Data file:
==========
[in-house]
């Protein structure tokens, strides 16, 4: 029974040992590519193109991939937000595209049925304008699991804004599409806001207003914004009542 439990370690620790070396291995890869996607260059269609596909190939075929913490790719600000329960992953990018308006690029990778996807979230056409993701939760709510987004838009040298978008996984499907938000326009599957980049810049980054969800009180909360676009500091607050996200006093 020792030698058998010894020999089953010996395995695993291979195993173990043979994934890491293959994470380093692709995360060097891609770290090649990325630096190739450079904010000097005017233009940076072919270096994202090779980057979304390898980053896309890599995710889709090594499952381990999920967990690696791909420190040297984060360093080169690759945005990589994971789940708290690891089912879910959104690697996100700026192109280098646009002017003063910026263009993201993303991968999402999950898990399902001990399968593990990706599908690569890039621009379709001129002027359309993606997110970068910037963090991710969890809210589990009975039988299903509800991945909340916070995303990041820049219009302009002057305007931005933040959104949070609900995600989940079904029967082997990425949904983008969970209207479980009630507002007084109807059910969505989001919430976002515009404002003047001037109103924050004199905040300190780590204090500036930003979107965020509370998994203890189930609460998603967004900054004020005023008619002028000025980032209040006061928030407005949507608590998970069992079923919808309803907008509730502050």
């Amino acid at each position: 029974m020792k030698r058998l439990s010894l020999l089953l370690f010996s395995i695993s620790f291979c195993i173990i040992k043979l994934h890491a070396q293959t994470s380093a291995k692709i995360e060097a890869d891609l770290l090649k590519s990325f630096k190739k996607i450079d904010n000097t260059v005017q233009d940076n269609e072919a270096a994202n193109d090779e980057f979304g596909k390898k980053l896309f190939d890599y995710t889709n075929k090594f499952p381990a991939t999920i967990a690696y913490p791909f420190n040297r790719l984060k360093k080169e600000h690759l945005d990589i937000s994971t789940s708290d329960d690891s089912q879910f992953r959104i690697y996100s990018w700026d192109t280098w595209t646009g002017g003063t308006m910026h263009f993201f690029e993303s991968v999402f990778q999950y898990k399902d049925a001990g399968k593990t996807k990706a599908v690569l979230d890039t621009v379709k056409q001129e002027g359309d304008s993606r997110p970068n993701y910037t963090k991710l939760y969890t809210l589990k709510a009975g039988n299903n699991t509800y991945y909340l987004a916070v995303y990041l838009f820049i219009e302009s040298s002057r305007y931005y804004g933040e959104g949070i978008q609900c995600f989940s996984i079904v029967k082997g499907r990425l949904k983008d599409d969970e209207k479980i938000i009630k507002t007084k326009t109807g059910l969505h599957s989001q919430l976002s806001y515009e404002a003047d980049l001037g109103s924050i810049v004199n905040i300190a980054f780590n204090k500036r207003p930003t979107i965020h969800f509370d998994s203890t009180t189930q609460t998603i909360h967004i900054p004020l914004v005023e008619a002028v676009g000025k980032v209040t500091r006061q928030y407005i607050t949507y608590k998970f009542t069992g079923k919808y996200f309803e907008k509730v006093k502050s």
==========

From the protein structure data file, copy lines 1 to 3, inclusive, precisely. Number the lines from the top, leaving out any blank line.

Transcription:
[in-house]
């Protein structure tokens, strides 16, 4: 029974040992590519193109991939937000595209049925304008699991804004599409806001207003914004009542 439990370690620790070396291995890869996607260059269609596909190939075929913490790719600000329960992953990018308006690029990778996807979230056409993701939760709510987004838009040298978008996984499907938000326009599957980049810049980054969800009180909360676009500091607050996200006093 020792030698058998010894020999089953010996395995695993291979195993173990043979994934890491293959994470380093692709995360060097891609770290090649990325630096190739450079904010000097005017233009940076072919270096994202090779980057979304390898980053896309890599995710889709090594499952381990999920967990690696791909420190040297984060360093080169690759945005990589994971789940708290690891089912879910959104690697996100700026192109280098646009002017003063910026263009993201993303991968999402999950898990399902001990399968593990990706599908690569890039621009379709001129002027359309993606997110970068910037963090991710969890809210589990009975039988299903509800991945909340916070995303990041820049219009302009002057305007931005933040959104949070609900995600989940079904029967082997990425949904983008969970209207479980009630507002007084109807059910969505989001919430976002515009404002003047001037109103924050004199905040300190780590204090500036930003979107965020509370998994203890189930609460998603967004900054004020005023008619002028000025980032209040006061928030407005949507608590998970069992079923919808309803907008509730502050």
């Amino acid at each position: 029974m020792k030698r058998l439990s010894l020999l089953l370690f010996s395995i695993s620790f291979c195993i173990i040992k043979l994934h890491a070396q293959t994470s380093a291995k692709i995360e060097a890869d891609l770290l090649k590519s990325f630096k190739k996607i450079d904010n000097t260059v005017q233009d940076n269609e072919a270096a994202n193109d090779e980057f979304g596909k390898k980053l896309f190939d890599y995710t889709n075929k090594f499952p381990a991939t999920i967990a690696y913490p791909f420190n040297r790719l984060k360093k080169e600000h690759l945005d990589i937000s994971t789940s708290d329960d690891s089912q879910f992953r959104i690697y996100s990018w700026d192109t280098w595209t646009g002017g003063t308006m910026h263009f993201f690029e993303s991968v999402f990778q999950y898990k399902d049925a001990g399968k593990t996807k990706a599908v690569l979230d890039t621009v379709k056409q001129e002027g359309d304008s993606r997110p970068n993701y910037t963090k991710l939760y969890t809210l589990k709510a009975g039988n299903n699991t509800y991945y909340l987004a916070v995303y990041l838009f820049i219009e302009s040298s002057r305007y931005y804004g933040e959104g949070i978008q609900c995600f989940s996984i079904v029967k082997g499907r990425l949904k983008d599409d969970e209207k479980i938000i009630k507002t007084k326009t109807g059910l969505h599957s989001q919430l976002s806001y515009e404002a003047d980049l001037g109103s924050i810049v004199n905040i300190a980054f780590n204090k500036r207003p930003t979107i965020h969800f509370d998994s203890t009180t189930q609460t998603i909360h967004i900054p004020l914004v005023e008619a002028v676009g000025k980032v209040t500091r006061q928030y407005i607050t949507y608590k998970f009542t069992g079923k919808y996200f309803e907008k509730v006093k502050s």